Audio programming is typically broadcast from a central point to multiple receiving points. In wireless systems, such as broadcast radio and TV (satellite or terrestrial), or wireless cellular broadcast systems, the audio programming is sampled and compressed for transmission. It is then processed at the receiving end to reproduce the audio programming. This process uses significant transmission bandwidth, especially for high fidelity audio reproduction. Where speech is the audio programming, the speaker is identifiable from the reproduced audio at the receiving end. However, along with the high bandwidth required to transmit high fidelity audio, the receiving devices generally only reproduce the original audio. The user at the receiving end cannot control the gender, inflection, tone, speed, language, etc. of the broadcast audio speech. Further, because of the high bandwidth required, there are only a limited number of channels available to transmit a limited array of audio selection.

It is well known in the art to represent audio speech with text or phonetic symbols. These representations can then be processed in speech synthesizers to produce audible speech. It is also well known to apply various parameters to the synthesization process in order to produce speech with various alternative attributes, such as gender, inflection, speed, tone, volume, etc. It is also known that speech synthesis from representative symbols can be accomplished in any language, by changing the symbology selection, such as by using alternative phonetic representations.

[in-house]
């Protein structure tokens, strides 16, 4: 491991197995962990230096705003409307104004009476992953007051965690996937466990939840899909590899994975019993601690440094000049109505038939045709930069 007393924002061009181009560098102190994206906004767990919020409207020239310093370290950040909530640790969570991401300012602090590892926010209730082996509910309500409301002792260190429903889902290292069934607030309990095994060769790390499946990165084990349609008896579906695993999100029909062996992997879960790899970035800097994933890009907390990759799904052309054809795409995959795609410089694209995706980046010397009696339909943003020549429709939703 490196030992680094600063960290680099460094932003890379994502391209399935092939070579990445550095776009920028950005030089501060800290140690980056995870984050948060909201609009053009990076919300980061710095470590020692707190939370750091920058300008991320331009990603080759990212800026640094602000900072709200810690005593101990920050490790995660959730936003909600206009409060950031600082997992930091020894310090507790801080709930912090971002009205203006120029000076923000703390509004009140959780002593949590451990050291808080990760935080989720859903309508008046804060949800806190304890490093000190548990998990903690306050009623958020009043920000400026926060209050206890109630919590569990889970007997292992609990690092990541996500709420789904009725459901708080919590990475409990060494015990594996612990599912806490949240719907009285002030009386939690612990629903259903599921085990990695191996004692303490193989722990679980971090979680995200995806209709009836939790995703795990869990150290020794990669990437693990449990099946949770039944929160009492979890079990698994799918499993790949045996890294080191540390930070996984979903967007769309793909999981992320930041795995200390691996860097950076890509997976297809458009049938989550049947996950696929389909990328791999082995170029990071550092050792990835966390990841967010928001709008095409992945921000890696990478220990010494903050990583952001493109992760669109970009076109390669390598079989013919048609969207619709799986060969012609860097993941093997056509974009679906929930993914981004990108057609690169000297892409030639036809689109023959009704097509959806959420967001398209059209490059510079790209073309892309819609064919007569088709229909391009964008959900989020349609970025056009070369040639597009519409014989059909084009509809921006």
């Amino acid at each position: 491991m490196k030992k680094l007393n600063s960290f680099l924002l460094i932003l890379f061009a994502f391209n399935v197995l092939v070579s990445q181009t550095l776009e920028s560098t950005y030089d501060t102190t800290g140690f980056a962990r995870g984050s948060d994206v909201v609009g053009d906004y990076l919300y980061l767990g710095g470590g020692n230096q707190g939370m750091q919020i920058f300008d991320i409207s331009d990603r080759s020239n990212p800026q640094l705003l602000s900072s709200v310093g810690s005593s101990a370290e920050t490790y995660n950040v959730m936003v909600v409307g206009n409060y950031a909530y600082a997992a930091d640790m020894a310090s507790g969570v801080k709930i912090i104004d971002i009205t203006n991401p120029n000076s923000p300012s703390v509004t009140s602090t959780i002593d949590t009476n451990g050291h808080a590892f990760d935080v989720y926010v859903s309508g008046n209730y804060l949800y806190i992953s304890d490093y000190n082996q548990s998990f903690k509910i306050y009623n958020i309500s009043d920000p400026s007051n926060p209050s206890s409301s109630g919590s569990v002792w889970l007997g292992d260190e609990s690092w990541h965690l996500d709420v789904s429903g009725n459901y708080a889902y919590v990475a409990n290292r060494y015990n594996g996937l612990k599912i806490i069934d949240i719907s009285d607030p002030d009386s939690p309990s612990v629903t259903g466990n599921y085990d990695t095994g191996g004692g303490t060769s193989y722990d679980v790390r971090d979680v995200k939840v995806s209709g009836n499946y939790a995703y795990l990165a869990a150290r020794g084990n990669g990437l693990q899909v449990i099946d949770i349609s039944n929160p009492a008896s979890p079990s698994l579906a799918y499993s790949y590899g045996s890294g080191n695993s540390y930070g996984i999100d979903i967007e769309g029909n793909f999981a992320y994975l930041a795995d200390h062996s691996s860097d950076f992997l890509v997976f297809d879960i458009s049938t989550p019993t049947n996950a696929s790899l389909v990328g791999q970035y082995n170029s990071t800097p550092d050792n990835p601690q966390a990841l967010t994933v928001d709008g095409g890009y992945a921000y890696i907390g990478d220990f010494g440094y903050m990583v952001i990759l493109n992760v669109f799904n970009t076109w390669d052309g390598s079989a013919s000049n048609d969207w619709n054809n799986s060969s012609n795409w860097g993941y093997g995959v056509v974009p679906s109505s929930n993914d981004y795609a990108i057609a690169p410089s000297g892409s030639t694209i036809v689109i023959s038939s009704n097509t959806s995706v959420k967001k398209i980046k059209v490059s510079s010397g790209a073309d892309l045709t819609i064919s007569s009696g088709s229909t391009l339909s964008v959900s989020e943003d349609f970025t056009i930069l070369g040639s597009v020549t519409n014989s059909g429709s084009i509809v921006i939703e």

It is also known that broadcast TV and radio stations are often networked and syndicated, resulting in broadcasts that are nationwide. In this process, local information (local sports, news, weather, etc.) is often not provided to listeners or viewers.

A common problem of broadcast audio is the chance that the transmission will be interrupted, such as when a vehicle enters a tunnel or goes behind a structure. Since it is a broadcast situation (the receiving device cannot generally send a signal to the broadcast transmitter requesting a re-transmission), the audio transmitted during the interruption will be lost.

In view of the above discussion, it should be appreciated that there is a need for new and improved ways of transmitting audio information, either alone or in combination with transmitted video programming.

SUMMARY

The above problems and limitations are greatly alleviated by various implementations. Some embodiments entail transmitting speech synthesis information, typically in a broadcast scenario, either instead of, or in addition to, broadcast audio. The speech synthesis information can be either text or phonetic representations of speech. If text-based, control information (such as speech parameters) can be applied at the receiving end to modify the presentation of the synthesized speech. For instance, to make the resultant synthesized voice more esthetically pleasing, speech synthesis information may be alternatively presented as a male or female voice, in various dialects (southern U.S. inflections, for example), in various tones (harsh, demanding voice, or soft, comforting voice, as examples), at a chosen speed, etc. These parameters can be broadcast with the speech synthesis information, or can be supplied by the receiving device, or some combination of the two. The received speech synthesis information can either be synthesized in real time, or stored for later retrieval. Additionally, the stored speech synthesis information can be utilized to allow a user to pause, rewind, or fast forward the synthesized voice.